Though Darwinian evolution is not a hard, demonstrable fact of science, it has become the dominant scientific worldview. As such it has had and continues to have a far-reaching impact, not only on science and education but also on society as a whole.
Darwin supplied those who wanted to dispense with the idea of God a means to do so. Historian Gertrude Himmelfarb points out that “there were many who agreed with [Thomas] Huxley that one of the great merits of the theory of evolution was its ‘complete and irreconcilable antagonism to that vigorous and consistent enemy of the highest intellectual, moral, and social life of mankind—the Catholic Church.’ And not Catholicism alone but all religion” (Darwin and the Darwinian Revolution, 1959).
The irony is clear. Those who might question the validity of Darwinian evolution are subject to harsh judgment from society’s intellectual establishment not altogether different from the judgment of the Inquisition that condemned Galileo in 1633. Aristotelian philosophers at that time vehemently attacked him because his criticism of Aristotle threatened the entire framework through which they viewed the world. A similar situation exists today with proponents of Darwinian evolution. Discussion of other possible explanations and criticism of organic evolution are simply not tolerated.
As if to put in the final word on the subject, Richard Dawkins, a leading proponent of evolution, famously had this to say about those who question evolutionary dogma: “It is absolutely safe to say that, if you meet somebody who claims not to believe in evolution, that person is ignorant, stupid or insane (or wicked, but I’d rather not consider that).”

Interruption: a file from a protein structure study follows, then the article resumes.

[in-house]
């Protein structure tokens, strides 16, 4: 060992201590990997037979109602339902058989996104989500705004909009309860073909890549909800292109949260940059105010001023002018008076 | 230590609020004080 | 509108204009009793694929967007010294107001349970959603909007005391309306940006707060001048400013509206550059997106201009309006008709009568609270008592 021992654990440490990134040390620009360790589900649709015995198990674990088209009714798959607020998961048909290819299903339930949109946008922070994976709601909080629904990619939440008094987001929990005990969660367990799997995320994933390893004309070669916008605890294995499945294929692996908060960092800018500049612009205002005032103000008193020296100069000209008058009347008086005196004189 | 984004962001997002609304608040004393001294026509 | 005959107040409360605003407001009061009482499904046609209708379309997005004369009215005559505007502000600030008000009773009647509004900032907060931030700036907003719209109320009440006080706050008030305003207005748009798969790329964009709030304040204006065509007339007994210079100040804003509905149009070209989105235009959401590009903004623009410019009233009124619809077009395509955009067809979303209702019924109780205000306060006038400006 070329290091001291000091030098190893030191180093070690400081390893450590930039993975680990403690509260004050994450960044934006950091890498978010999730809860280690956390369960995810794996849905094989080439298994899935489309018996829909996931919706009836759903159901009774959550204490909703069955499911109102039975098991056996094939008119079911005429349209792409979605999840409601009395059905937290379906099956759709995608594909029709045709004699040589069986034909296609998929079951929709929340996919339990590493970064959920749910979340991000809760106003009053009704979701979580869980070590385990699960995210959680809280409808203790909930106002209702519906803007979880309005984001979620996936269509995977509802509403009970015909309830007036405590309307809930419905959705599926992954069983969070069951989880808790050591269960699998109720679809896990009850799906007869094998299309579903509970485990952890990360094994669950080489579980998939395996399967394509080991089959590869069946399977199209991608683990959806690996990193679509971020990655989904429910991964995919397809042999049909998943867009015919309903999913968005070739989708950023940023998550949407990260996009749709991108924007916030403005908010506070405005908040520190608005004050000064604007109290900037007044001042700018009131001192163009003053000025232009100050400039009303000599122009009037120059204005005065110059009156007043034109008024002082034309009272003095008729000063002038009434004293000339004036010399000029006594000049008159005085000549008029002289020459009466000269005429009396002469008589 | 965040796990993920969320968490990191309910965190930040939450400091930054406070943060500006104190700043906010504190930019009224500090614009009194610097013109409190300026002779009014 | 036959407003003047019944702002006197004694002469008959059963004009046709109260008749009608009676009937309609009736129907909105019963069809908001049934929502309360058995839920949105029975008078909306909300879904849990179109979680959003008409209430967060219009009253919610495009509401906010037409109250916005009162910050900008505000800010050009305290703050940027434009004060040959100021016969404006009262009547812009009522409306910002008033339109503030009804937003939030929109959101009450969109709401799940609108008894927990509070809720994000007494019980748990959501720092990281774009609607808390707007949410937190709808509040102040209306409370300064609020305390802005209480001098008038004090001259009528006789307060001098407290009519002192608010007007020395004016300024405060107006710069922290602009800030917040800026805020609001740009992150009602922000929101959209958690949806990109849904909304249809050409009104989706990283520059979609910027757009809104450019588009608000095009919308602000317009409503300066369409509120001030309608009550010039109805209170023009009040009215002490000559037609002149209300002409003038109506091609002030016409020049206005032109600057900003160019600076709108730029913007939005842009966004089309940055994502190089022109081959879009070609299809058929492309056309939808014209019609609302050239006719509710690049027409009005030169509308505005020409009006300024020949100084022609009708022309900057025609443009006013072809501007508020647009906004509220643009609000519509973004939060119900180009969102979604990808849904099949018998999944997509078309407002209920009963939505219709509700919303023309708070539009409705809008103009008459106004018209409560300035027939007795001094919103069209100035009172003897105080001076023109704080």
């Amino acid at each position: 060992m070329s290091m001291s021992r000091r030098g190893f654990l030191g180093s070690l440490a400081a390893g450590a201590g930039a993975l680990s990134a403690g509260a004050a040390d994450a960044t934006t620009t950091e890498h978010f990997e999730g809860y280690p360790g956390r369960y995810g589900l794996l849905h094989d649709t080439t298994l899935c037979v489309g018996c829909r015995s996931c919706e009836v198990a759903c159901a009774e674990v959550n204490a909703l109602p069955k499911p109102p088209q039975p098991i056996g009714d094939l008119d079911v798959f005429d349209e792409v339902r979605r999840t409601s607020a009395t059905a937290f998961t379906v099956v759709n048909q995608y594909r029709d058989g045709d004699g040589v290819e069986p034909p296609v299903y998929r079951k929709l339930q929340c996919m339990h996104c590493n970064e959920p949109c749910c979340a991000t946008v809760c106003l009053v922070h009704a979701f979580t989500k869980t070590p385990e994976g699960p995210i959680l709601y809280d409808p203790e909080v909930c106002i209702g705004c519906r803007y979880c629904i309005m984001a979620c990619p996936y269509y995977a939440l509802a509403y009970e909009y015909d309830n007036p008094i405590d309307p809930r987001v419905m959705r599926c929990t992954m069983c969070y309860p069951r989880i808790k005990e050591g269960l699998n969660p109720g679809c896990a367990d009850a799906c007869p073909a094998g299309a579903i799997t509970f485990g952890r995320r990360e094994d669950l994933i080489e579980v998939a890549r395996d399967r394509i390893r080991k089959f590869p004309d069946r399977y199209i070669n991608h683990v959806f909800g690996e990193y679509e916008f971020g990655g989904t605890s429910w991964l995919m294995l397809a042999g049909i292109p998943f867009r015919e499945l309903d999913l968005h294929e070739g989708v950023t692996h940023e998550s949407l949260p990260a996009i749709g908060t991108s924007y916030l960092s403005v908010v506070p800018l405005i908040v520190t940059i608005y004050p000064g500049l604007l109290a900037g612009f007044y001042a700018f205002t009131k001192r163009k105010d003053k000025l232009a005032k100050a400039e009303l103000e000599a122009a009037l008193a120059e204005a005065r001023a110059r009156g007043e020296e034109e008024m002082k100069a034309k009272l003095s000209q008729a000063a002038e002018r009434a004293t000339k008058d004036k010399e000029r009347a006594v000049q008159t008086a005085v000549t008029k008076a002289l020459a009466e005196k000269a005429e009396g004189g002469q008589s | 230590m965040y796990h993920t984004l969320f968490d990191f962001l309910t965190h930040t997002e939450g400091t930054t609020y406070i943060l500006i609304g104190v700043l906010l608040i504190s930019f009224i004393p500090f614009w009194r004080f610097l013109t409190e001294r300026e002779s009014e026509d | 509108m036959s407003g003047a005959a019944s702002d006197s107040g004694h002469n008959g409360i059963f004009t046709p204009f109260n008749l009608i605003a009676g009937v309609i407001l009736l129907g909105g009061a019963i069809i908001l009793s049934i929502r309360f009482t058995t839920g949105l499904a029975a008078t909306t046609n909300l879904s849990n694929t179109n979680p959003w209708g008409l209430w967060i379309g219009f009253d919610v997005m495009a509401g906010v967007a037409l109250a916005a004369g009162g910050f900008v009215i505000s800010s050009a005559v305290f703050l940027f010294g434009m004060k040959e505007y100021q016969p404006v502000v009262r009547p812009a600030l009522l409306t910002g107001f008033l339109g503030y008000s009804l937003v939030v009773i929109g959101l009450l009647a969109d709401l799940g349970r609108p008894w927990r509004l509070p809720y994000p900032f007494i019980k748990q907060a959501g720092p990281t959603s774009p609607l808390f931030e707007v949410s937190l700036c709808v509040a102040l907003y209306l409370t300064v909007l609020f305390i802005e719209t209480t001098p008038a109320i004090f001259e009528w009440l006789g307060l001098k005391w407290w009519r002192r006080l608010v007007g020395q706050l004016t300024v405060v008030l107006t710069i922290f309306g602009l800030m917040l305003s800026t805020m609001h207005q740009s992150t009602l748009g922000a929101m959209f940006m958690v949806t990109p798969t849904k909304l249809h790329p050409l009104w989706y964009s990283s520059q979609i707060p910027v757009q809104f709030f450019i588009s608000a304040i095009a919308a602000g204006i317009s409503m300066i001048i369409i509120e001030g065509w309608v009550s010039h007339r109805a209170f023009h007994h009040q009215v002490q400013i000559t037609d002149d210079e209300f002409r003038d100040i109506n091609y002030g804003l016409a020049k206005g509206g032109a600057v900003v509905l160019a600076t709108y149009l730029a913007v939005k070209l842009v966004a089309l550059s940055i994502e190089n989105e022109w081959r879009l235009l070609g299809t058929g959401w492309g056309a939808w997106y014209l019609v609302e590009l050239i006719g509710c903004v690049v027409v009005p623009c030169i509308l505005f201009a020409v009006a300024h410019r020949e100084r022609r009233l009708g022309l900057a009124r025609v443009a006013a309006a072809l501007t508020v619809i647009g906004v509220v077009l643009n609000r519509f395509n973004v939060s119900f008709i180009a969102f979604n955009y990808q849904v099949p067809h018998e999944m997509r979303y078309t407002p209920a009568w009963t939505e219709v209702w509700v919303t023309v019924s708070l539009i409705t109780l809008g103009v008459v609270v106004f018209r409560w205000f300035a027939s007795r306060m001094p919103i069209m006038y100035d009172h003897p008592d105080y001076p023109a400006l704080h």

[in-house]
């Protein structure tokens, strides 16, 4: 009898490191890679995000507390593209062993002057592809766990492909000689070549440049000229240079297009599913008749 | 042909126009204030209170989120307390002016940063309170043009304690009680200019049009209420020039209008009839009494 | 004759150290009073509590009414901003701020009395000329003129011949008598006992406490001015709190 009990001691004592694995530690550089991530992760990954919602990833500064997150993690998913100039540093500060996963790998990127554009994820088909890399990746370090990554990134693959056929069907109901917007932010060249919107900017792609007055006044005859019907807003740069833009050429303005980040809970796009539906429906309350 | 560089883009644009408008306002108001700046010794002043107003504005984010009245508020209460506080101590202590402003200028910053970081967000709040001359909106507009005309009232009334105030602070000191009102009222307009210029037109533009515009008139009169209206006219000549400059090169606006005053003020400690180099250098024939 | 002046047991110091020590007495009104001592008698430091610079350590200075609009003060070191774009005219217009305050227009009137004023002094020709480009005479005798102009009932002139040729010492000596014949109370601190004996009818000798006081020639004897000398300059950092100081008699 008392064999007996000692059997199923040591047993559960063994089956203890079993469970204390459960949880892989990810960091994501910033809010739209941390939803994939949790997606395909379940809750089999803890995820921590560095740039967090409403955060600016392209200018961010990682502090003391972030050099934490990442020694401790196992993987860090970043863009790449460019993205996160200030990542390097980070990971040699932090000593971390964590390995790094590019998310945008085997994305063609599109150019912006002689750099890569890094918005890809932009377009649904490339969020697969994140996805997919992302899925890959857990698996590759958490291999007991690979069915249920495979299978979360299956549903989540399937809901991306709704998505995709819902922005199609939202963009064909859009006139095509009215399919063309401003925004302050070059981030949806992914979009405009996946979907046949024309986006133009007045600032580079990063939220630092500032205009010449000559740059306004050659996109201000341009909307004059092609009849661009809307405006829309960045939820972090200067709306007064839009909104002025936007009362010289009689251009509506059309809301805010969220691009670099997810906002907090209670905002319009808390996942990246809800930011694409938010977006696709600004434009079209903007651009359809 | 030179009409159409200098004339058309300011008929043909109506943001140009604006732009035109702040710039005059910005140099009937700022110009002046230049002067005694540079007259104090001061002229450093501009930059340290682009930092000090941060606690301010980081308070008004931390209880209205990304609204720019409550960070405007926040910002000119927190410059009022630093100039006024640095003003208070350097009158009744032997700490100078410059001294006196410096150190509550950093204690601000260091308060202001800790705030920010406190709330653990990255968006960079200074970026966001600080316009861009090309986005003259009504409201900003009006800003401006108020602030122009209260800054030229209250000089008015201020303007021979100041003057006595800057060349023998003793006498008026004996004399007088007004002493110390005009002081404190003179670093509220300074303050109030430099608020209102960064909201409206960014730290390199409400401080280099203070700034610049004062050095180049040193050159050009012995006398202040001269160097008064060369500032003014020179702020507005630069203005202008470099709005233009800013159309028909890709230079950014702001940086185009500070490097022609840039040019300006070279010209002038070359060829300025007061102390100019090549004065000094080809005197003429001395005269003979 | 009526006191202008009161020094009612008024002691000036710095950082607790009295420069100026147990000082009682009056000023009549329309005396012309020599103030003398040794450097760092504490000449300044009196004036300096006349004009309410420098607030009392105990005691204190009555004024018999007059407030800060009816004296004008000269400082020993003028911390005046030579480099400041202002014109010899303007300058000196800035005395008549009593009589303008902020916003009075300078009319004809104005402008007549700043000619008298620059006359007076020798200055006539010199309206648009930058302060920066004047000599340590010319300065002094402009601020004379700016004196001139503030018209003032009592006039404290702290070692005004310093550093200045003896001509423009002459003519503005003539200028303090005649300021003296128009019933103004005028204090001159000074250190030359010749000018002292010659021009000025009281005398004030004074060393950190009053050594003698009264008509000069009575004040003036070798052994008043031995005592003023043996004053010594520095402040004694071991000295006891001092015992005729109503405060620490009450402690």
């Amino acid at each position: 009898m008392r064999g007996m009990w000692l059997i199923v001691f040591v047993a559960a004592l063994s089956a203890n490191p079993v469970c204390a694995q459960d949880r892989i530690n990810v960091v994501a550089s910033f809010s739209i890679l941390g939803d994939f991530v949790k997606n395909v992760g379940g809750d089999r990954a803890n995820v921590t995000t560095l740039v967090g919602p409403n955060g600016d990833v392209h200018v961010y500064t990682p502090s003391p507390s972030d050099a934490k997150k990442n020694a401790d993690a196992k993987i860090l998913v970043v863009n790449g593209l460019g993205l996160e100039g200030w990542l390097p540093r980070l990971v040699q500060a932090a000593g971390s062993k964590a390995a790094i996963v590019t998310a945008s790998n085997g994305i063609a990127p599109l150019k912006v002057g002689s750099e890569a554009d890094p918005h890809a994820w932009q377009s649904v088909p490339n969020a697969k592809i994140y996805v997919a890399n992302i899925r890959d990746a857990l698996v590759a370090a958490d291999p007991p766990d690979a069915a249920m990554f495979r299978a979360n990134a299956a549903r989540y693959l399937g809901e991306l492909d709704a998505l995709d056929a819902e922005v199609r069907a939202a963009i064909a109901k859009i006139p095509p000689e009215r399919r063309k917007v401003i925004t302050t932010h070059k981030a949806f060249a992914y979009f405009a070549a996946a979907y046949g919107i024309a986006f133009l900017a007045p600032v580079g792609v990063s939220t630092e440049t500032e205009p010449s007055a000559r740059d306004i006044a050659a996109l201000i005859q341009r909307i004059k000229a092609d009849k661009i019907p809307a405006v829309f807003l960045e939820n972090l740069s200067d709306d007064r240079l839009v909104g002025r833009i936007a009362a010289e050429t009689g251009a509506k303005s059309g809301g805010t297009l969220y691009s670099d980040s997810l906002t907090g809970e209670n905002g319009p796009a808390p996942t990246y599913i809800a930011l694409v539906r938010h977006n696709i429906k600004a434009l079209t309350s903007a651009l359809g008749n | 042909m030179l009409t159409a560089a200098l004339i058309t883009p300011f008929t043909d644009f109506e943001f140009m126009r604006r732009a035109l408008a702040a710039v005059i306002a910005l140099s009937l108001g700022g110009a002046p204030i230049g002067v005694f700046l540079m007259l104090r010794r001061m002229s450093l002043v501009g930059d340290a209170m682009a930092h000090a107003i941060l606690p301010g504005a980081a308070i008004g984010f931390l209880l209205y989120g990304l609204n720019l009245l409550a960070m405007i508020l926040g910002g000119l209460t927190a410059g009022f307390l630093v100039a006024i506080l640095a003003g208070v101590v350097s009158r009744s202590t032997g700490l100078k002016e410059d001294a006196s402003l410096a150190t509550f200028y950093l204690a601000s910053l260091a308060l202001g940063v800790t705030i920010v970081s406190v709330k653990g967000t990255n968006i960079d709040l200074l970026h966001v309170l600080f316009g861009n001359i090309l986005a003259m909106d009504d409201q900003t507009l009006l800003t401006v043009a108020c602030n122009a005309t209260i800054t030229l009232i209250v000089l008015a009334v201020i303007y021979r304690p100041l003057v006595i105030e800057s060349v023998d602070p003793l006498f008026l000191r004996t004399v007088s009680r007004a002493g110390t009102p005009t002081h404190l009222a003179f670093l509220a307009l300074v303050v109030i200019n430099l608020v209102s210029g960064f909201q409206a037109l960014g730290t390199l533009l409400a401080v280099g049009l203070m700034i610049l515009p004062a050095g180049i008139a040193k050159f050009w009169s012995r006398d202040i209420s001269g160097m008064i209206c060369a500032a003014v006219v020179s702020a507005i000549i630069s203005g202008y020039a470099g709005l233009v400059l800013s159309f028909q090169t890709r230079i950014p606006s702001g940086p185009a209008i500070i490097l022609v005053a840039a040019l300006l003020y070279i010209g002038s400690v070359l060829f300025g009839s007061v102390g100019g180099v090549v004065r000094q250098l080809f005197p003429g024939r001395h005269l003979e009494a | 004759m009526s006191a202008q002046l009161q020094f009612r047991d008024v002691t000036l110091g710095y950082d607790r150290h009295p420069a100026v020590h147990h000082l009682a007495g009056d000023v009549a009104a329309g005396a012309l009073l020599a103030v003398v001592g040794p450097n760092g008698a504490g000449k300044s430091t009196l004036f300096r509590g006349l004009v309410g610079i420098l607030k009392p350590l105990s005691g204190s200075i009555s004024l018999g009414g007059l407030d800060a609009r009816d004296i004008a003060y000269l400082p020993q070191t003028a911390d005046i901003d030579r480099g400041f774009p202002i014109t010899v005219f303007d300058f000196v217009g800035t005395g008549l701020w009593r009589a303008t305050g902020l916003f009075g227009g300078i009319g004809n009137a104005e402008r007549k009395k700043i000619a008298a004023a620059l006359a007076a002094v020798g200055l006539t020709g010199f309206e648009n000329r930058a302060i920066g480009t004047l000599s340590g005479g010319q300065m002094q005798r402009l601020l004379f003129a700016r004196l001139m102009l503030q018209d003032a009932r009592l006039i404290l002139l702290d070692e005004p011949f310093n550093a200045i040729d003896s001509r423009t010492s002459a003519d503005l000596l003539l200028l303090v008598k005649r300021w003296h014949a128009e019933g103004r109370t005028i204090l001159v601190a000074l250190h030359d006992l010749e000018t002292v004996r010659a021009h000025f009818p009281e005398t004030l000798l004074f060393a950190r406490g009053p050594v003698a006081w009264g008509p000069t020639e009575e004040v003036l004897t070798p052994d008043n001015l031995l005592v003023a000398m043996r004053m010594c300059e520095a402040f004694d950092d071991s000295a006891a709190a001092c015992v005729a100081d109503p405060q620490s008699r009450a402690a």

It seems absurd in this Western world to suggest that Darwinian evolution is not an absolute truth; that it is, in fact, only an idea—a very compelling idea for those who would rather not consider whether an intelligence far greater than their own is responsible for their very existence and may even have a definitive answer to the question “What are you?”
Darwinism is a philosophical construct used to explain the development of life without a creative intelligence behind it. As a philosophy it has become dangerous because it is wedded to the power structure in society, which can effectively quash those who dissent.
Things haven’t changed that much in the past 400 years.